BHP Billiton has maintained a stable asset base over the past years, using the large profits to slowly build a war chest for acquisitions. After the failure of the bid for Rio Tinto in 2008 and the potential failure of the bid for PotashCorp of Saskatchewan this year the company will have to reconsider announcing a superdividend or repurchasing shares to give cash back to shareholders.
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BHP results underline financial strength

August 25, 2010 2 comments

“BHP Billiton, the Anglo-Australian miner that last week launched a $39bn hostile bid for Canada’s PotashCorp, has reported its second best full-year net profit on record fuelled by strong growth in earnings from its petroleum and base metals operations.

The Melbourne-based miner, the world’s biggest, underlined its financial clout when it said on Wednesday that it generated $17.9bn in cash flow from its operations, with net debt falling to $3.3bn and a gearing ratio of 6 per cent.

Profits on a pre-tax basis rose from $11.6bn to $19.6bn in the year ended June on revenues that increased from $50.2bn to $52.8bn. After-tax profits grew from $5.9bn to $12.7bn, falling short of forecasts of around $13.3bn.”

Source: Financial Times, August 24, 2010

Observations:

  • BHP has managed to increase output by $2.9bln while improving operating performance by $0.3bln. The improvement vs. 2009 is mainly explained by higher copper, base metals & petroleum margins. Revenues and profits do not yet come close to pre-downturn levels, mainly because of lower iron ore prices in the second half of 2009.
  • The published project pipeline shows that the Navajo St. Energy Coal project has been dropped in the feasibility stage in the past year.

Implications:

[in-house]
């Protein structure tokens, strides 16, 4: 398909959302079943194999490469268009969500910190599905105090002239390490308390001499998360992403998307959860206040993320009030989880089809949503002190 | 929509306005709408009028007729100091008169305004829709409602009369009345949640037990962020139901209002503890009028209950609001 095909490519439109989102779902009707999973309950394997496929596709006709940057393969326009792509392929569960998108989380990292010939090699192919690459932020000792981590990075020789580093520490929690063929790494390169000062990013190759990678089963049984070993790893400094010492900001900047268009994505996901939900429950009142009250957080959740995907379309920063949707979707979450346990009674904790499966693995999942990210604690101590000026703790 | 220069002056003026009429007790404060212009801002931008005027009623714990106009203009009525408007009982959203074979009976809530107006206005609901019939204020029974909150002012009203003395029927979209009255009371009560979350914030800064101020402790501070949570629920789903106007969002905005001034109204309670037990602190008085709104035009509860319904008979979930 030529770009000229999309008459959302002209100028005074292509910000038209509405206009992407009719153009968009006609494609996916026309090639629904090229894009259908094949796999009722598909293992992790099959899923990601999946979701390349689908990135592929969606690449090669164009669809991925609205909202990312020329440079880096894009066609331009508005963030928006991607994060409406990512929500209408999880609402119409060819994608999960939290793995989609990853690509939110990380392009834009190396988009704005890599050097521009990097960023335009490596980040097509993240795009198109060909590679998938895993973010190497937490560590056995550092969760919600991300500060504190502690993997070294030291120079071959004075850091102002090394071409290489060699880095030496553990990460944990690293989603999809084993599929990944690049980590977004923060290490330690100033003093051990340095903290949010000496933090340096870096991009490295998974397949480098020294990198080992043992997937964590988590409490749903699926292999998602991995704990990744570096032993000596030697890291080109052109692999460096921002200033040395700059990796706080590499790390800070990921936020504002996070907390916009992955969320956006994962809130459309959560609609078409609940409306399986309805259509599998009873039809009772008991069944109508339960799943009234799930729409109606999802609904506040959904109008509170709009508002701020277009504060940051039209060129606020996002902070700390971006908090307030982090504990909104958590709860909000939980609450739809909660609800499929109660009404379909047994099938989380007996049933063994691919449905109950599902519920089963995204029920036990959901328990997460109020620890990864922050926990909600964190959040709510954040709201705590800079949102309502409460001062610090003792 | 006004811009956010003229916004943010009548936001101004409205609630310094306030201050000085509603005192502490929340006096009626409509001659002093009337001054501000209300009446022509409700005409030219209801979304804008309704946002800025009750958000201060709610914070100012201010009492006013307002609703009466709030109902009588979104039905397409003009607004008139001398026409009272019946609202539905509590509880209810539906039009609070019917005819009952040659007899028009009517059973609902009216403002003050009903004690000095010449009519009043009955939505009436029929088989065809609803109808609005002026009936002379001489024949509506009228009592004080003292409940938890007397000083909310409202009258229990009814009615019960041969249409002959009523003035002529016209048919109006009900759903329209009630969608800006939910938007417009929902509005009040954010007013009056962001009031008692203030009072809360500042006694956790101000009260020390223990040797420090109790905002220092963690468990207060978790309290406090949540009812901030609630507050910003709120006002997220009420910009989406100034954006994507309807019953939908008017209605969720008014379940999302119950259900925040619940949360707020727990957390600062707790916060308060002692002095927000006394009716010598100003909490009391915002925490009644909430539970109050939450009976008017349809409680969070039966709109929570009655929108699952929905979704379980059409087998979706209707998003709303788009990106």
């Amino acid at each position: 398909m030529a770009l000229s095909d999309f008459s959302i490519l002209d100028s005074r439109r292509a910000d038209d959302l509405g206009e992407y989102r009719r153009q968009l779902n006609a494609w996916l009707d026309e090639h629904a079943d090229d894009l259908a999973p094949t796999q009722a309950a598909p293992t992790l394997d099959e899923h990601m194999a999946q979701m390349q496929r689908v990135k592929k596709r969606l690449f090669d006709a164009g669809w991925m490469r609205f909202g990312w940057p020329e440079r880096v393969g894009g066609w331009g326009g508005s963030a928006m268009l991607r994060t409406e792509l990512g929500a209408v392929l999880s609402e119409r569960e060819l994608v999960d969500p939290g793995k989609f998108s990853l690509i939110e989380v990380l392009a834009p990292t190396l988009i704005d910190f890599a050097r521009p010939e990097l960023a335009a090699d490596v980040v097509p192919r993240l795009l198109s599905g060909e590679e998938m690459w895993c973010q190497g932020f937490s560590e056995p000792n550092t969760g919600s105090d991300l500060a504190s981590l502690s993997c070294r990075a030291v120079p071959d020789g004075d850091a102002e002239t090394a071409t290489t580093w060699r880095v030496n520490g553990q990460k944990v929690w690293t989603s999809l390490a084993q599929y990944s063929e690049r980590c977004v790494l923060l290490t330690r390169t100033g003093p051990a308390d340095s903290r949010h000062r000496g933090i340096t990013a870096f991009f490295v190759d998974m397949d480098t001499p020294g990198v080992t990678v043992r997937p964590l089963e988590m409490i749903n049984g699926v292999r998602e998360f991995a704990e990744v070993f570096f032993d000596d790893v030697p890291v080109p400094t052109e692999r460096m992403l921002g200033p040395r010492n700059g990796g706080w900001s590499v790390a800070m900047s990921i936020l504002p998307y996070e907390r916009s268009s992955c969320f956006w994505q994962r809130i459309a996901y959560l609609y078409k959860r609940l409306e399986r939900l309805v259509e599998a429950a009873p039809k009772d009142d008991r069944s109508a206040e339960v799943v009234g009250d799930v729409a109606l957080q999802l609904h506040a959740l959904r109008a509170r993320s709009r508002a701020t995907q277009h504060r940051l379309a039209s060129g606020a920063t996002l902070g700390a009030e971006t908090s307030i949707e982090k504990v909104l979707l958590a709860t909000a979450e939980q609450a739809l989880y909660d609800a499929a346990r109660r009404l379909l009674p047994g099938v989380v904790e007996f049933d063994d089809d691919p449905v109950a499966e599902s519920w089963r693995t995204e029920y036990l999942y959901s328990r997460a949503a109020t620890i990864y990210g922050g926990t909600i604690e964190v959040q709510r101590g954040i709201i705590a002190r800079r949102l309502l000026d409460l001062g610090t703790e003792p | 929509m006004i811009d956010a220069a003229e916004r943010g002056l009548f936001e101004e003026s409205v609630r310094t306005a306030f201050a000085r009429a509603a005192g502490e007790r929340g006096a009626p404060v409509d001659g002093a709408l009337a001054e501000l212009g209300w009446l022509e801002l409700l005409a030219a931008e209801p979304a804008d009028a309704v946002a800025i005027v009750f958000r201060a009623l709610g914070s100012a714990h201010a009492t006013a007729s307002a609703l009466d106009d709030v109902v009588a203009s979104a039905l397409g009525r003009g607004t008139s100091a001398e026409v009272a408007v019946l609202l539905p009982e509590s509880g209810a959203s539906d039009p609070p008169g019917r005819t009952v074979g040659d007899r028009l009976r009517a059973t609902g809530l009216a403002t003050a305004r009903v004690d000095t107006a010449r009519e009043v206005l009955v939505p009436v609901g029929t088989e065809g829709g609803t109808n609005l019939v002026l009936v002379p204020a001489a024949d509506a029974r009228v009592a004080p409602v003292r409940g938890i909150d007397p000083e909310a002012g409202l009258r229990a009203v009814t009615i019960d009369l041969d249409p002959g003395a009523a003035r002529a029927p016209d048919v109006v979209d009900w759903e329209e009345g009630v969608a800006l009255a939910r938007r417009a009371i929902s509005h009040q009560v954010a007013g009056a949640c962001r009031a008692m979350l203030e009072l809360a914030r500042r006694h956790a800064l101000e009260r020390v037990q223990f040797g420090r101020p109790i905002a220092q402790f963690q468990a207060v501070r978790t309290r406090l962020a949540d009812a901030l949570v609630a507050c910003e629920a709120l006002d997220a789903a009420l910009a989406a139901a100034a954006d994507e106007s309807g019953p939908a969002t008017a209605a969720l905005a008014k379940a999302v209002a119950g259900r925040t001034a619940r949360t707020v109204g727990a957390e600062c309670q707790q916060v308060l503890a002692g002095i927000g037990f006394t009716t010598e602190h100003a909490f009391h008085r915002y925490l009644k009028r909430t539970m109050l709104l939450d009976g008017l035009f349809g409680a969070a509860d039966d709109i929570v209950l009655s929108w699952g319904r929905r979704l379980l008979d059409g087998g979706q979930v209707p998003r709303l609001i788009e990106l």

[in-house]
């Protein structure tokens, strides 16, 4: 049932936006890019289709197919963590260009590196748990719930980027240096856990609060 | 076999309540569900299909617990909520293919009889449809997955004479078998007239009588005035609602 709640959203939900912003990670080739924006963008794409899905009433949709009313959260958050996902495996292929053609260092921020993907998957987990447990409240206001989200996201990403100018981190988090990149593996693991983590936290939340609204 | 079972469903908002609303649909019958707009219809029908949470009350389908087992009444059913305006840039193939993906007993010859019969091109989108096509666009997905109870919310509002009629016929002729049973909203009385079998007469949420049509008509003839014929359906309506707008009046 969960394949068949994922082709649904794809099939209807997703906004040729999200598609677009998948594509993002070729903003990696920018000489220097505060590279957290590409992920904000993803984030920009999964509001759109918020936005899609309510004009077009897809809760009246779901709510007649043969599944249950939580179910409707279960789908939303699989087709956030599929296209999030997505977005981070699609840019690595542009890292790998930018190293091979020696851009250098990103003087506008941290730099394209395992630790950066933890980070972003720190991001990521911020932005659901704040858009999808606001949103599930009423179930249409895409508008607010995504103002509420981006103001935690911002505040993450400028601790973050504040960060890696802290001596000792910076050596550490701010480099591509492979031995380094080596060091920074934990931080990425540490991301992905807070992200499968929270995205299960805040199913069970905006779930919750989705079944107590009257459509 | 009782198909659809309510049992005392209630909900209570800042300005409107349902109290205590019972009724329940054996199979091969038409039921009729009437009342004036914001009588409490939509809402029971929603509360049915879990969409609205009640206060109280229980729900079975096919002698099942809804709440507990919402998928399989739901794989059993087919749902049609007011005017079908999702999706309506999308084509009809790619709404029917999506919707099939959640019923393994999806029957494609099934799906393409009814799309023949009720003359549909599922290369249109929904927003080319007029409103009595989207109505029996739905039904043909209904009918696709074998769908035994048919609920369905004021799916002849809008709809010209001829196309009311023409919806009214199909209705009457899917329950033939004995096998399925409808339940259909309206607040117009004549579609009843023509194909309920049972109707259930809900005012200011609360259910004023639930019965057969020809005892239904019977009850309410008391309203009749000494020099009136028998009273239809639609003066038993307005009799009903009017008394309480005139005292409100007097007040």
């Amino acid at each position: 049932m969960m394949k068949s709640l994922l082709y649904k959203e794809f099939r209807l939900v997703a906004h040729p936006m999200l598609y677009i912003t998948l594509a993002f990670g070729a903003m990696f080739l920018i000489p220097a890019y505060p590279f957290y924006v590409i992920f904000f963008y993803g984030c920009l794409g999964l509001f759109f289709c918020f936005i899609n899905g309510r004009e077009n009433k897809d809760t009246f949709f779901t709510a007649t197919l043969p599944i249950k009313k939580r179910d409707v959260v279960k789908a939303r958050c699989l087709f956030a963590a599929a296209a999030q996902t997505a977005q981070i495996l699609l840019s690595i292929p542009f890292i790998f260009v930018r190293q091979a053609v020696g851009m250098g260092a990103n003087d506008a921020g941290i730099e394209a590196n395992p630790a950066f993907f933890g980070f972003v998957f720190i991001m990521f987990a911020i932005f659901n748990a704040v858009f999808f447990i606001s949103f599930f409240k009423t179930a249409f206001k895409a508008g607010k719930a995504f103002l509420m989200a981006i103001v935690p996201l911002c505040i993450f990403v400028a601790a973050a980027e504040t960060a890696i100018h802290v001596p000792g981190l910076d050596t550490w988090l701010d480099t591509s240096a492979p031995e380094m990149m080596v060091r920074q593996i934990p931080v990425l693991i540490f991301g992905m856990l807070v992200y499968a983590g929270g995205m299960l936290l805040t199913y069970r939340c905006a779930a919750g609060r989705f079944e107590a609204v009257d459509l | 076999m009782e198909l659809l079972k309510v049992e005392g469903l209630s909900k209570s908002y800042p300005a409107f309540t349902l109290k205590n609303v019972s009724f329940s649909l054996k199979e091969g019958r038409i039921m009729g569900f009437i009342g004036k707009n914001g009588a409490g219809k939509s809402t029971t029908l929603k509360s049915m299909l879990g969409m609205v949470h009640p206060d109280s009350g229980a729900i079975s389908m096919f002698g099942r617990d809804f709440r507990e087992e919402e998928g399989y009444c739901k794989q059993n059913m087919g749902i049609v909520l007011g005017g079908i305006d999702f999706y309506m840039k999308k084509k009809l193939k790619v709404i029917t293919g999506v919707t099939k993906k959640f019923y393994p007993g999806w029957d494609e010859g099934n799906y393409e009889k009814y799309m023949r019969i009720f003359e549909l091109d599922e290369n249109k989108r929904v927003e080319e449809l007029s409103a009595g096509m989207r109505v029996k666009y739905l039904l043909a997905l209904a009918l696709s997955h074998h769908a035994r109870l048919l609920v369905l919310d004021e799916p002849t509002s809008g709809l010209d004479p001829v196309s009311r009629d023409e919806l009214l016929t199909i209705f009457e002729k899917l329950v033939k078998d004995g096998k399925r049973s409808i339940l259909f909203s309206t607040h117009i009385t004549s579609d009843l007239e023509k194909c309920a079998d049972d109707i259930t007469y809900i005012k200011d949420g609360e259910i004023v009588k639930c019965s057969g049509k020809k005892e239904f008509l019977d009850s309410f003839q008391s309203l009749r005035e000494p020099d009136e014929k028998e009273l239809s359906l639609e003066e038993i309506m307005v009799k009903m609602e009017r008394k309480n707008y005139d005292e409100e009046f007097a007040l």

• Main take-away from the executives’ Outlook presentation is the expected slowing of government-driven growth in China and Europe. The board appears to be trying to lower expectations for next year’s results.
  • The net gearing of the company of 6% is stressed to demonstrate the ability to increase debt in order to purchase PotashCorp. This figure is the most positive leverage-related ratio from the balance sheet. The regular debt-to-equity ratio (debt/equity) is 80% and will exceed 100% after the acquisition.

©2010 | Wilfred Visser | thebusinessofmining.com

Vedanta buys Anglo’s zinc mines for $1.34bn

May 12, 2010 1 comment

“Vedanta, India’s biggest mining group, expanded its international operations yesterday when it agreed to buy Anglo American’s zinc mines in Namibia, South Africa and Ireland for $1.34 bn.
The all-cash transaction will help Anglo pay down year-end net debt of $11bn and bring its gearing level lower.”

Source: Financial Times, May 11 2010


Observations:

  • Anglo American announced the sale of non-core assets in October last year. The company is trying to regain momentum by focusing more on the core competencies around iron ore, coal and platinum.
  • Vedanta will pay all cash from a war chest of over $7 bln, enabling them to make more moves like this in the near future.
  • Anglo American is burdened by its high gearing and resulting interest expenses.

Implications:

  • Anglo’s strategy of announcing non-core assets seems to be paying of. Five serious parties were bidding for the Zinc-assets, with Vedanta finally paying a large premium. Other companies bidding are likely to include Vale, Xstrata and Chinese companies.
  • Vedanta is betting on a strong zinc-price due to demand for galvanization (coating steel with zinc to prevent corrosion). With this transaction zinc accounts for over 50% of the companies profits, which makes it very sensitive to volatility. The company will need to choose to continue its focus on zinc and copper or try to invest additionally in aluminium and/or iron ore in order to become more diversified.
  • Vale will be likely be prepared to pay a larger premium for Anglo’s potash asset in Brasil. The company declared the potash business to be a key priority, recognizing the fertilizer business will drive growth in this are in the coming decade.